The solution was to recruit three other boat lovers. They reached an agreement with Patricia Garrett, Sam’s widow, this year. They paid $119,000.

Edward Collins, one of the four, bought in sight unseen.

When he first saw the Folly II, he was delighted; “She is a very stylish boat,” he said.

“It’s an amazing boat,” said Bruce Jones, another of the owners. “It’s a boat worth preserving.”

Just now the new owners are keeping the boat at a marina in Antioch, where expensive looking cosmetic restoration work is being done. You know what they say: A boat is a hole in the water in which you pour money.

The plan is to finish up by Sept. 11 and take the Folly II to the annual Stephens Boat Roundup at the Village West Marina in Stockton, a celebration of Stephens yachts. There will be dozens of the classic boats, and the Folly II will be there “in all her glory,” Areias said. Dick Stephens himself will be aboard to be honored on his 100th birthday on his favorite boat.

Not long after that the Folly will be moved to San Francisco, its new home port.


“In 1976 we set out to buy a classic boat at Sierra Boat Co.
Somehow…we ended up buying the whole company.”

George G. Hall, December 2012

ACBS NC/LT Chapter Historian Wayne Mooers interviews and presents George G. Hall and his Sierra Boat Company memories.

He invited me into his Orinda home and shared his 90 some years of family and boating stories with me. And with due respect, George (Dode) Hall agreed to also let me share some of his special memories with his classic boating friends and customers alike. Dode celebrated his 92nd birthday this year. He is a 1983 founding member of our Northern California / Lake Tahoe Antique & Classic Boating Society Chapter and together with his Sierra Boat Company family, he has played a major part in regional and national classic boating’s growth and enjoyment over the past 40 years.

He’s also the guy who went to Italy, put his money down, and started importing the classic Riva boats into North America in the 1980’s. He’s the gentleman who for 20 years opened his company doors and marina to the Concours d’ Elegance in the past, and in September 2016, welcomed our ACBS International Show into his facilities. Today his company is still the caretaker of the largest “collection” of classic boats stored (some 250 wooden boats) on his Carnelian Bay, Lake Tahoe California property, more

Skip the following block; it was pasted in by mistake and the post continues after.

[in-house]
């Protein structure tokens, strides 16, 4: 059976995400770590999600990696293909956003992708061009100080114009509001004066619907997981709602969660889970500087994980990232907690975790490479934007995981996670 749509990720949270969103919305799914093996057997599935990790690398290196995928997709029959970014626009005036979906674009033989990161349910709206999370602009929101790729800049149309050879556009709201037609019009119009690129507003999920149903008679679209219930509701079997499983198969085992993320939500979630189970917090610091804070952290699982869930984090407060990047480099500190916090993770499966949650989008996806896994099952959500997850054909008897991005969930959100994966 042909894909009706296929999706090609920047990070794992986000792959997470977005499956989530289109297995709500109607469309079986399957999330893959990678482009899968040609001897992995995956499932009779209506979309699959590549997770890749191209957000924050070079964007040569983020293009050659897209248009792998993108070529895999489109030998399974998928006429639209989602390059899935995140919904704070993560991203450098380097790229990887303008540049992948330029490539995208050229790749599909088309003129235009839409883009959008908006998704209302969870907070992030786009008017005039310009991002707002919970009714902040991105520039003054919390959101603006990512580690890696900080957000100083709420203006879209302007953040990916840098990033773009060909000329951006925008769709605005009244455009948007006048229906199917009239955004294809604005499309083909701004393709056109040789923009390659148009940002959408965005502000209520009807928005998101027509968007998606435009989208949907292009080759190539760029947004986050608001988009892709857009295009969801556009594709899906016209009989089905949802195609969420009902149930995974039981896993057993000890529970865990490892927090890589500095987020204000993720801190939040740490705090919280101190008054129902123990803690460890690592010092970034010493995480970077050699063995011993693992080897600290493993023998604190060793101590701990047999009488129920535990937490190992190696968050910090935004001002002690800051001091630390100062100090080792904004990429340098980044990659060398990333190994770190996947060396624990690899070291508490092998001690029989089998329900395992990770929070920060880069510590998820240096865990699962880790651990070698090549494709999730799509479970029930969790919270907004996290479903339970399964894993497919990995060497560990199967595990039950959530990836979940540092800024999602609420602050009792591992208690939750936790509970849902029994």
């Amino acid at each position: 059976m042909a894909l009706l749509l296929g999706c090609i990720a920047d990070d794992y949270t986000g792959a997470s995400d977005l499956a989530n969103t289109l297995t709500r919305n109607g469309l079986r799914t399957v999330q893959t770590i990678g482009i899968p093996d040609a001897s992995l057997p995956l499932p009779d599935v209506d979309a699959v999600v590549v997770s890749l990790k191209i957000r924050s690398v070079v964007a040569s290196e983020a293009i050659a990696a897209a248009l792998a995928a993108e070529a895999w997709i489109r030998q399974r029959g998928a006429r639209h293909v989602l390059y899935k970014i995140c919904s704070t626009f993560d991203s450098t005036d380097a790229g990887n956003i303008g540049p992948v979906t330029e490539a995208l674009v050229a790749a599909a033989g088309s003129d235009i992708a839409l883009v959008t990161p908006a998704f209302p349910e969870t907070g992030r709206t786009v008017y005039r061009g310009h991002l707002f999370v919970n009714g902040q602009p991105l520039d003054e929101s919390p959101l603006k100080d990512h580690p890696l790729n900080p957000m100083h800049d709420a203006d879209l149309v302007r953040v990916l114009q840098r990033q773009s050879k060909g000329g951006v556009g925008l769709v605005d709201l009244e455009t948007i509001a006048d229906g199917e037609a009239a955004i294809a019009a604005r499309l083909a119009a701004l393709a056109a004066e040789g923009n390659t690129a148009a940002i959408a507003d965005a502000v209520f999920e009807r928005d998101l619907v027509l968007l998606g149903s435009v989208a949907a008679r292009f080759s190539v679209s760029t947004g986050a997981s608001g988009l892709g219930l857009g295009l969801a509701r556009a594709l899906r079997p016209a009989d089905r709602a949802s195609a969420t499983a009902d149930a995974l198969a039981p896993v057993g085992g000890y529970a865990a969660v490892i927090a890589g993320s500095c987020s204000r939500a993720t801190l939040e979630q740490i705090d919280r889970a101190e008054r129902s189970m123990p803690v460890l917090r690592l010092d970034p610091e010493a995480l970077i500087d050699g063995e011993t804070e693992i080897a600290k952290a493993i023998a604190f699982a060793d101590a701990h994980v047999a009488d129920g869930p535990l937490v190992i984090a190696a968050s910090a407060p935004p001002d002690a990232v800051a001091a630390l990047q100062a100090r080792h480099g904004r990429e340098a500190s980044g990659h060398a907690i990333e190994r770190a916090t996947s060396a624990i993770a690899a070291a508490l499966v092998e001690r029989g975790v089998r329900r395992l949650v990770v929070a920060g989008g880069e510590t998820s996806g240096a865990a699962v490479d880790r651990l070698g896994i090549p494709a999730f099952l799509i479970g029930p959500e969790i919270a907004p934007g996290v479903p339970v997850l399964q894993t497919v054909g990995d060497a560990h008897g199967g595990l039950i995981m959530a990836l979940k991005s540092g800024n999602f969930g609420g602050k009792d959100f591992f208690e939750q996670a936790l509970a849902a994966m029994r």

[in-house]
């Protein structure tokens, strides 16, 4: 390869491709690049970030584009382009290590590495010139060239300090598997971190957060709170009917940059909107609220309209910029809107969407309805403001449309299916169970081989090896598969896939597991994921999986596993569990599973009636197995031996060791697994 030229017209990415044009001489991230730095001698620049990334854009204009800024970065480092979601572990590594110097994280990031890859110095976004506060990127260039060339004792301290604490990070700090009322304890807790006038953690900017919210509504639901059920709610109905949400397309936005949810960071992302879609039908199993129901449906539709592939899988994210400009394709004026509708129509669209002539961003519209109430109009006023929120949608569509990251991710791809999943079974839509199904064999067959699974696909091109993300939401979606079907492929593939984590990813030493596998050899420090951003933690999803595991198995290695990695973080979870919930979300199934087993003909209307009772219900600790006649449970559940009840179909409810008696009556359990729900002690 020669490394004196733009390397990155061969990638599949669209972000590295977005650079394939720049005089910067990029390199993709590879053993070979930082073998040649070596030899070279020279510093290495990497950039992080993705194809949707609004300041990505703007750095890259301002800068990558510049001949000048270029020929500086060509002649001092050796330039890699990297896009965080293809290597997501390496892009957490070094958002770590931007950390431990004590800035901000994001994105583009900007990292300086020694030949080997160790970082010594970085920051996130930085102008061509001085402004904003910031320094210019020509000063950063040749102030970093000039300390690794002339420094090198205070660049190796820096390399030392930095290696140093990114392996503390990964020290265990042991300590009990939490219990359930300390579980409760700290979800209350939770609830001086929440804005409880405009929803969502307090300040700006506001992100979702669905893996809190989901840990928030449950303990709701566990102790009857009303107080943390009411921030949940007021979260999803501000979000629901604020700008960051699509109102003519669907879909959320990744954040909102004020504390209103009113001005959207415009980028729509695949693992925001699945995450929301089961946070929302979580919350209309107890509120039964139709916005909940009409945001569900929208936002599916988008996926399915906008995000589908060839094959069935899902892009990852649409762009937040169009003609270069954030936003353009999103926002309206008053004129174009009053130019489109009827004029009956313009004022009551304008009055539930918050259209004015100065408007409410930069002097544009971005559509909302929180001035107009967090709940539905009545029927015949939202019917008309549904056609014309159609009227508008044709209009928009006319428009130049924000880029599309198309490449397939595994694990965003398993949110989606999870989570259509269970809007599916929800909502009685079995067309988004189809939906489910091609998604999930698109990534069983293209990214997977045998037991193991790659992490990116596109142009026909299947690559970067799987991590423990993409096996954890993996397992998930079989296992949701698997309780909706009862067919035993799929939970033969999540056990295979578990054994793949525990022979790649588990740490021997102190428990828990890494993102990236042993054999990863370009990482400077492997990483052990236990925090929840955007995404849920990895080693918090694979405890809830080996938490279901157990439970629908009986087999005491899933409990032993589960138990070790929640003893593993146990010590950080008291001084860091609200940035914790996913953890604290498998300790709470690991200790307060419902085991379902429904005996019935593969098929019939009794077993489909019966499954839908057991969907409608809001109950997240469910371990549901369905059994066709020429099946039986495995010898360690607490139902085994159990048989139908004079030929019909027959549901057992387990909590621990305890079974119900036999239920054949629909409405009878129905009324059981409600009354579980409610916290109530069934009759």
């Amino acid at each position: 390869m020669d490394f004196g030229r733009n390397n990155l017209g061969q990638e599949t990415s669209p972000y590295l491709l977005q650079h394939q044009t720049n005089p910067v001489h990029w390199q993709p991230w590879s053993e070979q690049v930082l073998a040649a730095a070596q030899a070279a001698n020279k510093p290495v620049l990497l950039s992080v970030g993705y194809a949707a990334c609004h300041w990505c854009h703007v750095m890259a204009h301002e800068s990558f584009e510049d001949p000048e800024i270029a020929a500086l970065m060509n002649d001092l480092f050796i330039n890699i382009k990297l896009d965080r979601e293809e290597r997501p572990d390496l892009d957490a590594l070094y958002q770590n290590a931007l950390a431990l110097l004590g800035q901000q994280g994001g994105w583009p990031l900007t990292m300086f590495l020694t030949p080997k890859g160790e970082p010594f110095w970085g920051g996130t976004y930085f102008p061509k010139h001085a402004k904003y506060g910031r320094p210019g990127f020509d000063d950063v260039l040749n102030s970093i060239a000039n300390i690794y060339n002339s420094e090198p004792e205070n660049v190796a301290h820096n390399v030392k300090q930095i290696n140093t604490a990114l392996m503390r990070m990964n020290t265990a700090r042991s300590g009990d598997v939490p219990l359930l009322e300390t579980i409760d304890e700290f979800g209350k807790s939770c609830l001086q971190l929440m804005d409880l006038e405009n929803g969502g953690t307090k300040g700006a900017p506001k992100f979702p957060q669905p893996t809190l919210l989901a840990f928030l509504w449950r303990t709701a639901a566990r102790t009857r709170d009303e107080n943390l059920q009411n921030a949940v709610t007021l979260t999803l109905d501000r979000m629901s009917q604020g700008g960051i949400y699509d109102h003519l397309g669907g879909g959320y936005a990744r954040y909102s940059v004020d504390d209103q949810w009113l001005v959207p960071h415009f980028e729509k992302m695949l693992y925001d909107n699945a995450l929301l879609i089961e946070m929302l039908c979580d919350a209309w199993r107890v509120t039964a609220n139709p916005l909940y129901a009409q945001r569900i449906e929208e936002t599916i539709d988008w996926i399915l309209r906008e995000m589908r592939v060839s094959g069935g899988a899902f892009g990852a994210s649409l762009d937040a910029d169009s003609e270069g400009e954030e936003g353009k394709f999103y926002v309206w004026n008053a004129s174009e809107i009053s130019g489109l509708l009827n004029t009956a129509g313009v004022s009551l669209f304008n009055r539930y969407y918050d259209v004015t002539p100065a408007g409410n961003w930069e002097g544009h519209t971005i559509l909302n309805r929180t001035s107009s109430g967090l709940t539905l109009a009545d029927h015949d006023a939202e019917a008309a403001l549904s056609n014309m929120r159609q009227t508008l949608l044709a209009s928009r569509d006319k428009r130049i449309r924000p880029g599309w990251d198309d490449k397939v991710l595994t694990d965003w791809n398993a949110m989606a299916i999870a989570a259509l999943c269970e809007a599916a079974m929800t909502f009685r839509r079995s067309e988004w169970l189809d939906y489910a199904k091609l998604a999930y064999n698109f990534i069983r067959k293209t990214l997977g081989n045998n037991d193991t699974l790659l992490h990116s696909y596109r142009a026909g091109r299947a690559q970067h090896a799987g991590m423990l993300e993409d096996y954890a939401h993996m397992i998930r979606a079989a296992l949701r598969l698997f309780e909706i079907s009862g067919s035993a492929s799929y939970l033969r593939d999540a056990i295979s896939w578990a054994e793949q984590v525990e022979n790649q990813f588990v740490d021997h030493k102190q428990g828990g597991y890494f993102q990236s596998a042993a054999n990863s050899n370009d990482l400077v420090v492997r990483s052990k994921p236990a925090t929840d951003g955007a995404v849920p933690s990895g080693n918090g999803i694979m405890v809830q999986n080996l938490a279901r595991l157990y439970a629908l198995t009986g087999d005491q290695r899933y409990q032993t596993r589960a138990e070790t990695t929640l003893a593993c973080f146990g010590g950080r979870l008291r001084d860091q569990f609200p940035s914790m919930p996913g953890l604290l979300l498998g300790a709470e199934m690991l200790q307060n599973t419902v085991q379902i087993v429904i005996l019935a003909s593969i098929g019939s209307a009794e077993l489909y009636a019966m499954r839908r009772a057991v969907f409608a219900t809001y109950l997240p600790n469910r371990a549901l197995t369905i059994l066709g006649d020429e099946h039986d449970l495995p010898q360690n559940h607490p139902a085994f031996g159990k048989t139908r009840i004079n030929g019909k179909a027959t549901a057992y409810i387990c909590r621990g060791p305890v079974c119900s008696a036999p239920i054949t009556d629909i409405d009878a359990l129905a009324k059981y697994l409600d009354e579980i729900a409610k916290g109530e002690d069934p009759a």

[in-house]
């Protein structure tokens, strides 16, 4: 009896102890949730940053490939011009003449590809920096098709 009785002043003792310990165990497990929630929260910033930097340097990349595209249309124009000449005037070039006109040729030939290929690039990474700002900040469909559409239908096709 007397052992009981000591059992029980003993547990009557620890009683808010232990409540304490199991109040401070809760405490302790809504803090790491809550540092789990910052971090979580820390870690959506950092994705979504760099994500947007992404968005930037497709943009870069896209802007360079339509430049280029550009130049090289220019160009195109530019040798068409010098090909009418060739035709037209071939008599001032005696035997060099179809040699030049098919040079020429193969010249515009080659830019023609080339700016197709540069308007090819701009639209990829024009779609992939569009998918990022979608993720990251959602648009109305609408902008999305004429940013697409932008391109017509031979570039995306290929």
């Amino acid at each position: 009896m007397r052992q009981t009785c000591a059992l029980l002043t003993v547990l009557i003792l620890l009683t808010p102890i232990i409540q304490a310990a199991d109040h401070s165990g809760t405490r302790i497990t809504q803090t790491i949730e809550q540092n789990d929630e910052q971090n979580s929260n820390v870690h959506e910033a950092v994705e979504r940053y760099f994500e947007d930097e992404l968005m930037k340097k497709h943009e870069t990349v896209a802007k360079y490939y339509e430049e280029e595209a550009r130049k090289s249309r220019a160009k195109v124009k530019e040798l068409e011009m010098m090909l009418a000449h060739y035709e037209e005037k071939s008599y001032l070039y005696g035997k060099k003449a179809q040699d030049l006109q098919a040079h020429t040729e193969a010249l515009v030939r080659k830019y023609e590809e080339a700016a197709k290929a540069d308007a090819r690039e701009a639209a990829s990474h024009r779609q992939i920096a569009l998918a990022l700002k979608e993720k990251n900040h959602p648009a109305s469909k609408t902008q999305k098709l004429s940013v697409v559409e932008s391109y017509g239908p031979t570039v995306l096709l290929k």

than anywhere in the country. Please join in with your fellow ACBS friends in honoring the man – George G. Hall, and his Sierra Boat Company’s family classic boating story.

And so his story continues.
Dode passed away peacefully
Sunday, Sept 6, 2020

Enjoy his whole 2016 interview here.

We Zoomed Again!

This time it was a Woodie Whoopie. Even though there weren’t a whole bunch of us, we had a good time catching up as we sipped our beverages and nibbled away! Instead of Olimpic Beach, we will Zoom on July 17th at 5:00 pm. Plan to join us. Put it on your calendar now!

Zoom Woodie Whoopie

Zoom! Zoom!   Are you missing the ACBS activities?  Your friends?  Making new friends?  Me too!!!

Our Woodie Whoopie Chairman, Rich Fisher is holding a “ Virtual Woodie Whoopie”   this Saturday, June  27th at 5:00PM Pacific time.  Just click on the link found in your email from our member portal on Tuesday, June 23rd around 9:17 pm using your smart phone, iPad or laptop with camera, and join the fun.  See who shows up and what they have been up to.

Make a note, add it to your calendar so you don’t forget!!

See you Saturday, June 27 at 5:00PM!

If you can’t find your member email, contact Sandy Chase before Saturday afternoon and she will forward it to you.  Her email is in the membership book or online at acbs.org in the Members area.  Or, use the Contact form on this website under the “About” tab above and request the email be sent to you.  You must be a current ACBS NC/LT member to receive the Zoom link.